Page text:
Place sweet potatoes in pressure cooker. Pour 3/4 cup water over potatoes. Lock lid into place and over high heat, bring to high pressure. Reduce heat just enough to retain high pressure and cook for 5 minutes. Use quick release method. Remove lid.
Remove sweet potatoes and place on cutting board. Cut into 1/2 inch cubes. Place cubes in a large bowl. Sprinkle potatoes with shallots, rosemary, salt and pepper. In a small bowl, whisk together balsamic vinegar, mustard and hot pepper sauce. Pour this mixture over potatoes. Do not stir.
Place ears of corn in pressure cooker. Pour remaining 3/4 cup water over corn. Lock lid into place and over high heat, bring to high pressure. Reduce heat just enough to retain high pressure and cook for 5 minutes. Use quick release method. Remove lid. Remove corn and allow to cool.
In a medium skillet, heat the oil over medium heat. Sauté the onions in oil until tender. Remove from heat.
Cut kernels from cooled cobs of corn. Sprinkle over sweet potatoes. Pour onions and oil over corn. Add diced tomatoes. Toss mixture gently. Transfer to large, shallow serving bowl. Serves 8
Delicious, crunchy topping on traditional sweet potato casserole!
Sweet potato puff
- 3 medium sweet potatoes
- 1/2 cup milk
- 1/3 cup sugar
- 2 eggs
- 2 tablespoons butter
- 1/2 teaspoon nutmeg
- 1/2 teaspoon cinnamon
- 2 tablespoons melted butter
- 3/4 cup cornflakes cereal
- 1/2 cup chopped walnuts or pecans
- 1/4 cup firmly packed brown sugar
Cook sweet potatoes, then peel and place them in a stand mixer bowl with a flat paddle attachment. Turn to speed 2 and add milk, sugar, eggs, butter, nutmeg and cinnamon. Continue to mix for 1 minute.
Spread the mixture in a greased casserole dish.
To prepare the topping: In a bowl add melted butter, cornflakes cereal, chopped walnuts or pecans and brown sugar and mix. Spread topping over the sweet potatoes and bake covered with aluminum foil for about 20 minutes.
Remove foil for the last 10 minutes of cooking to make the crunchy topping.
Yukon Gold potatoes are key to velvety smooth and creamy mashed potatoes.
- 1 1/4 pounds Yukon Gold potatoes, peeled
- kosher salt
- 1/3 cup whole milk
- 3 tablespoons unsalted butter, melted
- fine sea salt
Put potatoes in a large pot and cover with cold water. Add 1 teaspoon of kosher salt per quart of water. Place the pot over medium-high heat and bring to a boil. Reduce the heat and simmer until the potatoes are fork tender, about 15 to 20 minutes depending upon the size of the potatoes.
In a small saucepan over low heat, warm the milk and butter.
Drain the potatoes and pass them through a food mill or a potato ricer while still warm. Gently fold in the warm milk and butter. Season to taste with the sea salt. Serves 4.
Recipe courtesy of Laurent Tourondel, BLT, New York.
- 4 medium russet potatoes peeled and thinly sliced
- 1 leek, white part only, split in half and cleaned
- 2 small bulbs fennel, quartered and thinly sliced
- 1 tablespoon unsalted butter
- 2 tablespoons olive oil
- 1-1/2 tablespoons garlic, minced
- 2 cups heavy cream
- ½ cup grated Asiago or Romano cheese
- Salt and pepper to taste
Preheat oven to 350 F. Butter the inside of a 2-quart baking dish. In a sauté pan, heat olive oil and butter over medium heat until butter foams. Add leeks and fennel and sauté for 15 minutes, until tender.
Mix potatoes in a large mixing bowl with the cream, salt and pepper. Add cooked fennel and onion and stir to combine. Pour contents into baking dish. Top with cheese. Bake for 1-1/2 hours or until potatoes are tender and top is browned and bubbly.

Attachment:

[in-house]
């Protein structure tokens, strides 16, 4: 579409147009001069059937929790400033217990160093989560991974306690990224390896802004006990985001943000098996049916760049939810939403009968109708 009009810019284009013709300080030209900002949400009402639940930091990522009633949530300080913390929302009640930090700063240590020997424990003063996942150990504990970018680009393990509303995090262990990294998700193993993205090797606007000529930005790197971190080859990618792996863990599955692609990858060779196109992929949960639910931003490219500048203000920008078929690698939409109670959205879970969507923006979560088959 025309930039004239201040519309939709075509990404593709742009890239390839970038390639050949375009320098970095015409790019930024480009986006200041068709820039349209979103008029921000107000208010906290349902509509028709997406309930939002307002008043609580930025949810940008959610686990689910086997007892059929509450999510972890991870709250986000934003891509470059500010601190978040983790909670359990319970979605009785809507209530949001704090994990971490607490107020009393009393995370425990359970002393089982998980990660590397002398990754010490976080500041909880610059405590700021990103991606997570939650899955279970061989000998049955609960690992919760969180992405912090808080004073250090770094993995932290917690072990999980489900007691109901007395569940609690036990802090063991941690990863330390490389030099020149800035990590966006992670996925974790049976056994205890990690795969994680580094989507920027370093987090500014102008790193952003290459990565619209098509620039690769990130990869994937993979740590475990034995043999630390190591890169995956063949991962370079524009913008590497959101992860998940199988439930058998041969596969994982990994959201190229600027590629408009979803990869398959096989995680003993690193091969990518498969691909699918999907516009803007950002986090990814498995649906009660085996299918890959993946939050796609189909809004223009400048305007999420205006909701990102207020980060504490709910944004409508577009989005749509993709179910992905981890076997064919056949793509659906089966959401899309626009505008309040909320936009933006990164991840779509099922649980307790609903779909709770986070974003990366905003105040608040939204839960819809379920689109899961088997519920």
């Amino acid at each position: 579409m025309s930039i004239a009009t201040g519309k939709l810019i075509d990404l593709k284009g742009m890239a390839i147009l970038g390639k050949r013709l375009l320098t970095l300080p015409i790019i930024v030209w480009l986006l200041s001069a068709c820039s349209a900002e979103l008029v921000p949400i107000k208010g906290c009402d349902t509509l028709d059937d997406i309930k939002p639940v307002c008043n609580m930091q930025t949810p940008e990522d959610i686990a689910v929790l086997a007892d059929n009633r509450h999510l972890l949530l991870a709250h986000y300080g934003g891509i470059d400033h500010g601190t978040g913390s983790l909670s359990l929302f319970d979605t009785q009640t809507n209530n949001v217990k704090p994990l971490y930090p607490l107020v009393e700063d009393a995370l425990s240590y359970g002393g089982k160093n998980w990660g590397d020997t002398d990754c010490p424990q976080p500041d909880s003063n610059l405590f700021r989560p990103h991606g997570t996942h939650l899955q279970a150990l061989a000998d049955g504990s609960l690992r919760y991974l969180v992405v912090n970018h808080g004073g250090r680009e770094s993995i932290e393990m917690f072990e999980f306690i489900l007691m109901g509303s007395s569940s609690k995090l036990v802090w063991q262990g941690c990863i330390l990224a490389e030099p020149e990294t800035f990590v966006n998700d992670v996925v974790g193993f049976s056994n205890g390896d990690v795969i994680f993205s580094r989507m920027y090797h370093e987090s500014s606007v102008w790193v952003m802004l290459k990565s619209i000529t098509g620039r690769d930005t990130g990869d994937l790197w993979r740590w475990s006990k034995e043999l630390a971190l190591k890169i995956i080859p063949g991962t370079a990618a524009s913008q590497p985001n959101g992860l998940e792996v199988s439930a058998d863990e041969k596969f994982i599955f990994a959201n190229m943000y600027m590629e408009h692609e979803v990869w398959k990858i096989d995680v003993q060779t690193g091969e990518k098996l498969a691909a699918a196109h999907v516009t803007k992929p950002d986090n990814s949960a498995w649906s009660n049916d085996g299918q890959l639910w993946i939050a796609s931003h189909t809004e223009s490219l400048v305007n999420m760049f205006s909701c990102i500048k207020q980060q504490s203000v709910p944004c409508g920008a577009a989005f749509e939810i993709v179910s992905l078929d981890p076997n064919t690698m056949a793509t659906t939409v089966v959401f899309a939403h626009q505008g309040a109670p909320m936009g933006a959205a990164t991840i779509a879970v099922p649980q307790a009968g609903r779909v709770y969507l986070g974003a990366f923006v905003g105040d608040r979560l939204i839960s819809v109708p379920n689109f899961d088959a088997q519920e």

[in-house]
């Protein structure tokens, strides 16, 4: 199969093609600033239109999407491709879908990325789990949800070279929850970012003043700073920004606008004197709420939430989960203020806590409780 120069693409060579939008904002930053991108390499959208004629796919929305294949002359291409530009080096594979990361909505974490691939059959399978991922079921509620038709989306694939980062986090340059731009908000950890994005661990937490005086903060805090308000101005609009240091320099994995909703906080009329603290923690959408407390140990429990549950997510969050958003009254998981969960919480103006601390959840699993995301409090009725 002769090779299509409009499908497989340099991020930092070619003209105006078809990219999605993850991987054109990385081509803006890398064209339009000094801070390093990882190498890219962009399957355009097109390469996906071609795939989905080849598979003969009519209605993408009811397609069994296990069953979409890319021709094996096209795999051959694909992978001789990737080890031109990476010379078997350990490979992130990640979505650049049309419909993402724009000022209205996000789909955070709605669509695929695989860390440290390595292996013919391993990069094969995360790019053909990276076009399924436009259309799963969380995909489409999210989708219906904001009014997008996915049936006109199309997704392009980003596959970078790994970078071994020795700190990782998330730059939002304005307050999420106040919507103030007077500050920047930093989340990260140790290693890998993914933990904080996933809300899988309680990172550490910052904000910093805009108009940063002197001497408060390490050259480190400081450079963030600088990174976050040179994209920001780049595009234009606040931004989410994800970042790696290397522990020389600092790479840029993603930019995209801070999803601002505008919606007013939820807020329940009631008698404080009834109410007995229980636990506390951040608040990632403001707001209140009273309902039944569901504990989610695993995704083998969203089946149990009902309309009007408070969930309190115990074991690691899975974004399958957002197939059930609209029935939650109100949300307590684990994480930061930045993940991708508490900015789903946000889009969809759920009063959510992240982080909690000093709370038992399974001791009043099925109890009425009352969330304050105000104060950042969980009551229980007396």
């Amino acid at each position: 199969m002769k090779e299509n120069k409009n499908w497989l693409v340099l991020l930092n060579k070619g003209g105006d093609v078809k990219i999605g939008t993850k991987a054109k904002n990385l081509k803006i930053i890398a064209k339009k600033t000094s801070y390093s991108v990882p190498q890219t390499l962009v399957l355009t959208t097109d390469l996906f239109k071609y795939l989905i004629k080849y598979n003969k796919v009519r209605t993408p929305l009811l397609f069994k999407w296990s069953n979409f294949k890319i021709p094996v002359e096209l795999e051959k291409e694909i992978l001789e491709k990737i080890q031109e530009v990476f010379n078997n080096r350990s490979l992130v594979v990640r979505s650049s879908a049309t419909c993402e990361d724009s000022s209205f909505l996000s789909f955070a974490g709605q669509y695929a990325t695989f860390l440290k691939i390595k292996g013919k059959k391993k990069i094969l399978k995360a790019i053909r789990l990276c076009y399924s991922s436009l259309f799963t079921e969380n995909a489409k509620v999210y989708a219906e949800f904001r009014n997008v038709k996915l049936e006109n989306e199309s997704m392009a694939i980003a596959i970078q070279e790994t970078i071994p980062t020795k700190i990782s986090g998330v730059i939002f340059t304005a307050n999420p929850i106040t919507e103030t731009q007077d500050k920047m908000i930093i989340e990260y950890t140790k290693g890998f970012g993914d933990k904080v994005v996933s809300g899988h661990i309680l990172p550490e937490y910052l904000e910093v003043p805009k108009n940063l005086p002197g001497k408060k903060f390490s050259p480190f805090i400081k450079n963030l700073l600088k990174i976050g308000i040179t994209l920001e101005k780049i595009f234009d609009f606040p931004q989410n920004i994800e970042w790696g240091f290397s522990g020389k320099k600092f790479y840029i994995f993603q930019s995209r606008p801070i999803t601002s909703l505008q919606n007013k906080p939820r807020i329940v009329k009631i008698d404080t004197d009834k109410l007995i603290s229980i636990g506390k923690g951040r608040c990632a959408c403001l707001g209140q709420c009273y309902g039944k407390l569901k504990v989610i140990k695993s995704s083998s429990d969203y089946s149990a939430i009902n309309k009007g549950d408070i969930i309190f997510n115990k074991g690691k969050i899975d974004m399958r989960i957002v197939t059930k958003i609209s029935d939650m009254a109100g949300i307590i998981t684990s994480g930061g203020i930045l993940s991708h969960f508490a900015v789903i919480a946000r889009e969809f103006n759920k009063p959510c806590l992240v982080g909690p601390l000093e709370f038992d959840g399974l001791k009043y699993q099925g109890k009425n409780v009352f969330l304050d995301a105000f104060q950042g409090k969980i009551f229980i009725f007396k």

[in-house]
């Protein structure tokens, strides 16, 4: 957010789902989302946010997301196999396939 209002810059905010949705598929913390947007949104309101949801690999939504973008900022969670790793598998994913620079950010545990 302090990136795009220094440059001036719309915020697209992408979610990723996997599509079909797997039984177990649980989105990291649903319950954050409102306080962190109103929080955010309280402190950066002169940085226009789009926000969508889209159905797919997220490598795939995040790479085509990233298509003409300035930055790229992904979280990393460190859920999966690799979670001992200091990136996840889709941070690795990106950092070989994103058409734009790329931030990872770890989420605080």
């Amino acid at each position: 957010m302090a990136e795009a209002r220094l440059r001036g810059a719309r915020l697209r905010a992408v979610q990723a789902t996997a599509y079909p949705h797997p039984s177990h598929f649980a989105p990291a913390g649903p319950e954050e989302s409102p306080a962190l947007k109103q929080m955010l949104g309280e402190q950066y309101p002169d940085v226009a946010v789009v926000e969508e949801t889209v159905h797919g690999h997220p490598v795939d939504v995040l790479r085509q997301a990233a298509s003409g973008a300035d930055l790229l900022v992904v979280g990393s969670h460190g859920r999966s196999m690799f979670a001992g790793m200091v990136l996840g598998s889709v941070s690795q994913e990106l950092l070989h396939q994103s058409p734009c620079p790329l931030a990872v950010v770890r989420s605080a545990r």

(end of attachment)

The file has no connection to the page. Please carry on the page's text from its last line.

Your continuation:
- 1 package rapid rise yeast
- 1 teaspoon white sugar
- 1/2 cup warm water
- 12 fluid ounce evaporated milk
- 1/4 cup water
- 1/4 cup melted shortening
- 1/4 cup honey
- 2 teaspoons salt
- 2 cups whole wheat flour
- 3 cups bread flour
- 2 tablespoons butter
In a large mixing bowl, combine milk, 1/4 cup water, shortening, honey, salt and wheat flour. Stir to combine. Mix in yeast mixture and stir to combine. Let rest 15 minutes. Add bread flour, and mix until dough forms a ball. Turn out onto lightly floured surface and knead dough for 10 minutes, or until smooth and elastic. Place the dough in a buttered bowl, and turn to coat. Cover the bowl with plastic wrap and place in a warm, draft-free space. Let dough rise for 45 minutes, or until almost doubled.
Punch down, and knead dough on lightly floured surface 3 to 4 minutes. Form into loaves, and place in buttered 9×5 inch bread pans. Butter the tops of the dough and let rise in a warm area until doubled, about 30 minutes.
Preheat oven to 375 F. Bake for 25 to 35 minutes, or until tops are dark golden brown. Cool completely before slicing.
Fragrant rolls to complement any meal!
- 1 packet active dry yeast
- 1 cup warm water
- 1/4 cup melted butter
- 2 cups flour (can use wheat flour or 1 cup of each)
- 2 tablespoons sugar
- 1 1/2 teaspoon salt
- 1/4 teaspoon thyme
- 1/4 teaspoon oregano
- 1/4 teaspoon dill
In a stand mixer bowl, add yeast, warm water and sugar until bubbles start to form around the edges. To the bowl add melted butter, flour, sugar, salt, thyme, oregano and dill.
Attach the dough hook, turn to speed 2 and mix for 1 minute or until everything is well blended. Continue at speed 2 and add flour in 1/2 cup increments and mix for about 2 minutes, or until the dough is smooth and elastic.
Place the dough in a bowl and cover it. Place the bowl in a warm place and let it rise for about an hour or until it doubles in size. Punch the dough down.
Flour work surface and rolling pin then roll the dough into a small disk. Divide the dough into 6 equal pieces and divide each piece again into 6 equal pieces an roll those pieces into 36 small balls.
Put three balls into each greased muffin pan and cover and let it rise in a warm place for about 45 minutes or until it doubles in size.
Preheat the oven to 400 F. Bake rolls for 15 to 20 minutes then cool on a wire rack.